I was hurrying down Morrison when he came at me, straight out of the alley beside the old grocery store. I put my head down and ignored him at first, sure he was just one of those guys who hadn’t taken to the process so well, but he was determined to catch my eye.
‘Hey,’ he muttered, shuffling over. ‘Hey, man. I gotta -‘
‘Can’t stop, buddy,’ I called, holding up a hand, wondering when the government was going to face facts and segregate these things. ‘In a hurry, y’know?’
‘Please,’ he said. ‘Just need a minute.’ A faint stink billowed out of him, a memory of breath.
‘Don’t you got a job to go to, friend?’ I asked. That’s the point, isn’t it? I didn’t say it out loud, but he had to know I was thinking it. Anybody would be.
He blinked and made no answer, swaying on his feet.
‘Man, I really am sorry. Okay? Really. But if I’m late for work I get to hear about it all week. You understand, right? Nothin’ personal.’ I’d reached out to shake his hand before I could stop myself, but his fists were buried deep in his rancid pockets. He froze. I glanced up at his face properly for an instant then, and he just stared at me out of wet, sloppy eyes. I couldn’t tell what colour they’d been; the process had washed it away.
I shook the guy off – his smell, his voice, the pallor of his face – as I kept walking, and by the time I finished work for the day I’d forgotten all about him. I walked home through empty streets. Apartment buildings rose into the dusk all around, dark and cold. My own building had thirty percent occupancy, and I knew I was one of the lucky ones. When I closed my door behind me I didn’t feel like something finally buried. I knew if I shouted, someone would hear me.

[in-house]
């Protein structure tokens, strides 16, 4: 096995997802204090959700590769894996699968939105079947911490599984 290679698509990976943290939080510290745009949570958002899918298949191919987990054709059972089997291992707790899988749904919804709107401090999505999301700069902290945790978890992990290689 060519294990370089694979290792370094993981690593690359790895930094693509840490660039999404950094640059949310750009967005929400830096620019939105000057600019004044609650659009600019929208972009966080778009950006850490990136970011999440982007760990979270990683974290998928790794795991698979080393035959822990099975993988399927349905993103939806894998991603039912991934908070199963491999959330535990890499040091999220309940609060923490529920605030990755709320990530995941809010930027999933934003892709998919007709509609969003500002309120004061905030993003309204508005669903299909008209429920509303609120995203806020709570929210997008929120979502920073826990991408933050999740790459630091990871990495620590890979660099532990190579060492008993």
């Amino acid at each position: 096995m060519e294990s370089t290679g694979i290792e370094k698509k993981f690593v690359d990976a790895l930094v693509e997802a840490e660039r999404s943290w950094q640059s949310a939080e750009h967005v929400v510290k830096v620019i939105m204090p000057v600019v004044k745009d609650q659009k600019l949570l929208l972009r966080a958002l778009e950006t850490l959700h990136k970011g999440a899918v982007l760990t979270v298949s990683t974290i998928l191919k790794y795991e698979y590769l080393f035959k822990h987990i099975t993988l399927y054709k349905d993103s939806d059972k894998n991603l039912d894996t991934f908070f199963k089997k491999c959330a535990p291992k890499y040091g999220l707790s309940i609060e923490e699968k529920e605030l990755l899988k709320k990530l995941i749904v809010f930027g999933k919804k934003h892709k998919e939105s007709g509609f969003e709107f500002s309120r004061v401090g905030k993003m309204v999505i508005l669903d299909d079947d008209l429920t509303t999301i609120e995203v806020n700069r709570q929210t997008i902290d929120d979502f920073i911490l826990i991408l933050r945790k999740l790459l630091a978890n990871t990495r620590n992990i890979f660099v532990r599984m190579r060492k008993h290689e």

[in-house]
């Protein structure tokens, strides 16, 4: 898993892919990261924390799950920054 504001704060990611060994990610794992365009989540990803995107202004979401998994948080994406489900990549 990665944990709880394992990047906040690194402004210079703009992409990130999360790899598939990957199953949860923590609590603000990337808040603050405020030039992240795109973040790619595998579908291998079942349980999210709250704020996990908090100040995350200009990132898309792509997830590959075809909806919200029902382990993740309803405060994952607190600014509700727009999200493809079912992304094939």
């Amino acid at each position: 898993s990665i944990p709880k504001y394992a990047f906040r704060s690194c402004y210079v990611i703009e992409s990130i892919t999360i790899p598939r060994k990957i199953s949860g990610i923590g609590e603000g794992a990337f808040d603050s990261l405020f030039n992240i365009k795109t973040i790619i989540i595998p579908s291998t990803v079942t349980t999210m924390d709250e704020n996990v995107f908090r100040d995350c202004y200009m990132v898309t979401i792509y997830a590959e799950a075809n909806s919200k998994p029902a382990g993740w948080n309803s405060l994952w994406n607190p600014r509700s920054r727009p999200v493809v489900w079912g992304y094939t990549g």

They might not come. But they would hear.
I saw him as I came near that old grocery store again, the one that had never been open during my lifetime. There he was, waiting in the shadows. Had he even moved since this morning?
‘Look,’ I said, before he could speak. ‘I told you before, all right? I can’t talk to you.’
‘Just, please,’ he said. He looked worse than before. Dark hollows beneath his eyes threatened to swallow his face.
‘Weren’t you at your job today? Huh? Did you just stand around here all day? Were you this useless when you were alive, too?’